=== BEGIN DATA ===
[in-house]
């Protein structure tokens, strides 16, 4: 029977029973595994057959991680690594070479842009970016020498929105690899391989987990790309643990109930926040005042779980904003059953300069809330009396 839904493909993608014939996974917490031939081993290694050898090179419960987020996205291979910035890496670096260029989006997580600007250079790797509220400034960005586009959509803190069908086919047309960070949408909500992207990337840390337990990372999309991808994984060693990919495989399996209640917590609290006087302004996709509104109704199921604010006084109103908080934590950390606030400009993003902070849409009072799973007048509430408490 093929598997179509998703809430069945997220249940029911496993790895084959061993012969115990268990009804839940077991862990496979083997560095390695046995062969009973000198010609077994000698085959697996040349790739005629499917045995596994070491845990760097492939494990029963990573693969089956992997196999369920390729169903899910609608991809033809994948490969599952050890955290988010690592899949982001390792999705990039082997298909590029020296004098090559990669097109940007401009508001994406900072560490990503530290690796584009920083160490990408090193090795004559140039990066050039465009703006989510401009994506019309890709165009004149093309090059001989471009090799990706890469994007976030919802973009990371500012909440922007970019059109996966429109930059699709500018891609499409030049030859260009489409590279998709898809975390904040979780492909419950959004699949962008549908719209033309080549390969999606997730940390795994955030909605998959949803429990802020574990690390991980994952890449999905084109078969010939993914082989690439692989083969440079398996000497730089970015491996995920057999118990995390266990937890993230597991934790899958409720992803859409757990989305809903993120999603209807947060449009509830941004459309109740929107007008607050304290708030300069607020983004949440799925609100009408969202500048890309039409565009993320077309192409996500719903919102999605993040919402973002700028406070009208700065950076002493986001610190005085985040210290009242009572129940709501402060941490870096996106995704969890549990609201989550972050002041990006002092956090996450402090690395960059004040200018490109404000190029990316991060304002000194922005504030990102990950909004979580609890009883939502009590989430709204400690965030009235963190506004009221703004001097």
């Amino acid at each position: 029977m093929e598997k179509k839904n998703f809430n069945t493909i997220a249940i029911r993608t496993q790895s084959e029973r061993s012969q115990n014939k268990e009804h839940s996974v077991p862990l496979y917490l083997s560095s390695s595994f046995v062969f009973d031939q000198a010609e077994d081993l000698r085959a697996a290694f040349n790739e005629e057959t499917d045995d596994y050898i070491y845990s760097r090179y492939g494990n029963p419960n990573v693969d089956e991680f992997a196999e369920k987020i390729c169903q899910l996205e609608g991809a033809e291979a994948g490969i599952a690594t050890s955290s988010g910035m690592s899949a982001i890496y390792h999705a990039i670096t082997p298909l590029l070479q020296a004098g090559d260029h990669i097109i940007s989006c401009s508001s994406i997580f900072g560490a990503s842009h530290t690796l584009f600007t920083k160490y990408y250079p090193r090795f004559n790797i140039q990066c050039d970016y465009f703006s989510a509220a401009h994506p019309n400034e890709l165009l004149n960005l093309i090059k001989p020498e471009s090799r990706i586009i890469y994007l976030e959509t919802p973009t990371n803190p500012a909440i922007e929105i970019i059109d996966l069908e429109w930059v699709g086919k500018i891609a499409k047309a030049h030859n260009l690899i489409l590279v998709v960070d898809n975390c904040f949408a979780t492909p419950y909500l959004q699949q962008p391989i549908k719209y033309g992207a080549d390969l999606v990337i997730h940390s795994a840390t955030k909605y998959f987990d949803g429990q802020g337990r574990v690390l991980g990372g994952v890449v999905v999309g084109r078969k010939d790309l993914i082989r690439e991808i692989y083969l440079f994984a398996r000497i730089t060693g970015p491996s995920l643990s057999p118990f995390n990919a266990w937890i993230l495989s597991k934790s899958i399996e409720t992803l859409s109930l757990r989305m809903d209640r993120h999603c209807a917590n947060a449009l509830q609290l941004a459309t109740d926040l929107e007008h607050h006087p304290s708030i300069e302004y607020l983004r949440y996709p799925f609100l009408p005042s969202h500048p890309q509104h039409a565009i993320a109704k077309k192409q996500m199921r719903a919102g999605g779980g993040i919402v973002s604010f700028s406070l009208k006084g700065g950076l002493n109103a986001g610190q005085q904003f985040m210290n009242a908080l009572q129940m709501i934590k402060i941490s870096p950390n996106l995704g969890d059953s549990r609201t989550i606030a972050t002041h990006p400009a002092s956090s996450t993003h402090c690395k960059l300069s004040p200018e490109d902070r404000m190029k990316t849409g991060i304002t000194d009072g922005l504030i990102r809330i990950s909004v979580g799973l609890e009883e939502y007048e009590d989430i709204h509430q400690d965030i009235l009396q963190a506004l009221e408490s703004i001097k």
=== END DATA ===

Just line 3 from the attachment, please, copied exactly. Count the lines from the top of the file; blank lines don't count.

């Amino acid at each position: 029977m093929e598997k179509k839904n998703f809430n069945t493909i997220a249940i029911r993608t496993q790895s084959e029973r061993s012969q115990n014939k268990e009804h839940s996974v077991p862990l496979y917490l083997s560095s390695s595994f046995v062969f009973d031939q000198a010609e077994d081993l000698r085959a697996a290694f040349n790739e005629e057959t499917d045995d596994y050898i070491y845990s760097r090179y492939g494990n029963p419960n990573v693969d089956e991680f992997a196999e369920k987020i390729c169903q899910l996205e609608g991809a033809e291979a994948g490969i599952a690594t050890s955290s988010g910035m690592s899949a982001i890496y390792h999705a990039i670096t082997p298909l590029l070479q020296a004098g090559d260029h990669i097109i940007s989006c401009s508001s994406i997580f900072g560490a990503s842009h530290t690796l584009f600007t920083k160490y990408y250079p090193r090795f004559n790797i140039q990066c050039d970016y465009f703006s989510a509220a401009h994506p019309n400034e890709l165009l004149n960005l093309i090059k001989p020498e471009s090799r990706i586009i890469y994007l976030e959509t919802p973009t990371n803190p500012a909440i922007e929105i970019i059109d996966l069908e429109w930059v699709g086919k500018i891609a499409k047309a030049h030859n260009l690899i489409l590279v998709v960070d898809n975390c904040f949408a979780t492909p419950y909500l959004q699949q962008p391989i549908k719209y033309g992207a080549d390969l999606v990337i997730h940390s795994a840390t955030k909605y998959f987990d949803g429990q802020g337990r574990v690390l991980g990372g994952v890449v999905v999309g084109r078969k010939d790309l993914i082989r690439e991808i692989y083969l440079f994984a398996r000497i730089t060693g970015p491996s995920l643990s057999p118990f995390n990919a266990w937890i993230l495989s597991k934790s899958i399996e409720t992803l859409s109930l757990r989305m809903d209640r993120h999603c209807a917590n947060a449009l509830q609290l941004a459309t109740d926040l929107e007008h607050h006087p304290s708030i300069e302004y607020l983004r949440y996709p799925f609100l009408p005042s969202h500048p890309q509104h039409a565009i993320a109704k077309k192409q996500m199921r719903a919102g999605g779980g993040i919402v973002s604010f700028s406070l009208k006084g700065g950076l002493n109103a986001g610190q005085q904003f985040m210290n009242a908080l009572q129940m709501i934590k402060i941490s870096p950390n996106l995704g969890d059953s549990r609201t989550i606030a972050t002041h990006p400009a002092s956090s996450t993003h402090c690395k960059l300069s004040p200018e490109d902070r404000m190029k990316t849409g991060i304002t000194d009072g922005l504030i990102r809330i990950s909004v979580g799973l609890e009883e939502y007048e009590d989430i709204h509430q400690d965030i009235l009396q963190a506004l009221e408490s703004i001097k």